For Black Families, Evictions Are Still At A Crisis Point — Despite Moratorium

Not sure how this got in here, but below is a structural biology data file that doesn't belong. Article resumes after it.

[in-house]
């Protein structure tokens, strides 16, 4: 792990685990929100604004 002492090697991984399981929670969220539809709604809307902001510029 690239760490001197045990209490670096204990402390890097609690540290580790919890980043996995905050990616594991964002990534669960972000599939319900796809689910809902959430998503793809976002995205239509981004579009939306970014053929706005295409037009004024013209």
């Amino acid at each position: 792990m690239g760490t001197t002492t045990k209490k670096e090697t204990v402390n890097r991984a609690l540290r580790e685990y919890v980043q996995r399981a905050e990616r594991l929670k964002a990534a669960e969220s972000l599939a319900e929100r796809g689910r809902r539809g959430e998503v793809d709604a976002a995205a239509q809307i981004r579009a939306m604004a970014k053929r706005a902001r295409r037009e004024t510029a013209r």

It's a simple fact. Black and brown families are more likely to be evicted than white ones. There are many reasons for this, but the pandemic has made matters worse and could widen the gap for years to come.Aniya is a case in point. She's a mother of two, unemployed, struggling to get by. By the end of this month, she has to leave her two-bedroom apartment in Richmond, VA., and find a new place to live. This comes on top of an already tough 2020. We agreed not to use Aniya's full name because of possible repercussions on her ability to find another place to live."My children being home from school, trying to work. It was just a lot," she says. "It was a lot of pressure on me, trying to figure out what we were going to do, being that now there was a whole life change, a world change, really."COVID meant Aniya's overnight shift at an Amazon warehouse was no longer practical, because her children's daycare and school were canceled. She had to homeschool the boys, whose father does not live with them.Aniya has converted one corner of her living room into a mini classroom, with colorful plastic table and chairs, piles of books, and posters with simple words for her boys, ages 3 and 5, to read. "Your beginner words," she says, like "dream," "happy," "mom" and "house."Aniya started having trouble paying her rent — $650 a month — shortly after she stopped working."After that, it was just pretty much, they were filing lawsuits against me and trying to get me basically out of the unit," she says.The 24-year-old mother was able to avoid eviction with the help of a lawyer and emergency rental assistance, which covered all of the rent she owed, plus future payments. So she was surprised when she got a letter saying that her lease would not be renewed and she had to vacate the apartment by Feb. 28.Aniya is hardly alone. National statistics are not available, but the Eviction Lab at Princeton University estimates that more than a million renters have faced eviction during the pandemic, despite government moratoriums. Research fellow Peter Hepburn says those affected, like Aniya, are disproportionately Black."Black individuals make up about 21 percent of all renters, but they make up 35 percent of all defendants on eviction cases," he says.And those number don't take into account all those renters whose leases have not been renewed – something many landlords are allowed to do without cause — or who leave on their own accord to avoid eviction."Once you've been filed against for eviction, not even evicted necessarily but just having that filing on your record, it's going to make finding your next apartment that much more difficult," says Hepburn.He says it's a downward cycle, exacerbated by the pandemic. Black families are more likely to rent, rather than to own their homes, and to pay a larger share of their incomes when they do rent. They also tend to have a smaller financial cushion to cover emergencies.Now, during the pandemic, Blacks are more likely than Whites to have lost their jobs and three times as likely to be hospitalized with COVID-19. Being evicted only increases thoserisks, according to the Centers for Disease Control and Prevention.Palmer Heenan, an attorney with the Central Virginia Legal Aid Society, handled Aniya's case. He says most of his clients are Black and Hispanic mothers, and that their disadvantages keep piling up."It's really disheartening," says Heenan. "I had a client recently who had been evicted, who basically told me, 'How are my kids supposed to go to school if we're living out of my car? My car doesn't have Wi-Fi.'"Heenan says many of his clients already live in substandard housing, in neighborhoods that lack essential services such as grocery stores and good schools. But if they lose their apartment, they often end up someplace worse.Aniya says she took her apartment last year because it was so affordable and she needed a place to live. She and her kids had been homeless for a few months, staying with friends.But she soon saw its many flaws. She shows how she uses a rolled up towel to seal a leaky sliding-glass door that opens onto her second floor balcony."I use this so our living room is not freezing cold," she says.The door also doesn't lock. Neither do the windows in her children's room. That's not to mention the peeling paint, malfunctioning refrigerator and a bee infestation last summer. You can still see dead bees in the grooves under her windows.We contacted Aniya's landlord, K-R-S Holdings in Richmond, but they declined to comment for this story. Landlords often argue that they can't maintain their properties if people don't pay the rent, and that if landlords go out of business, it will only add to the lack of affordable housing.Congress has approved $25 billion in rental aid to help with the crisis and is considering $25 billion more.But Jaboa Lake, an analystat the left-leaning Center for American Progress, says it's not enough to address the need."That still doesn't even touch the back rent that is owed. And we know again that back rent owed is disproportionately impacting families of color," she says. Recent Census surveys have found that the share of Black, Hispanic/LatinX and Asian renters behind on their rent is substantially higher than for White renters.A whopping 56 percent of black renters also say it's likely they'll have to leave their homes within the next two months because of eviction."People are taking out loans, they're using their credit cards, they're selling their personal belongings" to avoid losing their homes, says Lake.She worries about what will happen once the pandemic is over and these families find themselves saddled with debt. Having a bad credit score can hurt an individual's ability to get another apartment or even a job.Congress and several states are looking at solutions, such as providing debt relief, expanding rental assistance — which also helps landlords — and expunging eviction filings from a tenant's record.ln the meantime, Aniya has decided to move on. Her plan is to go live with relatives in North Carolina, so she can get back on her feet and start anew. Copyright 2021 NPR. To see more, visit https://www.npr.org.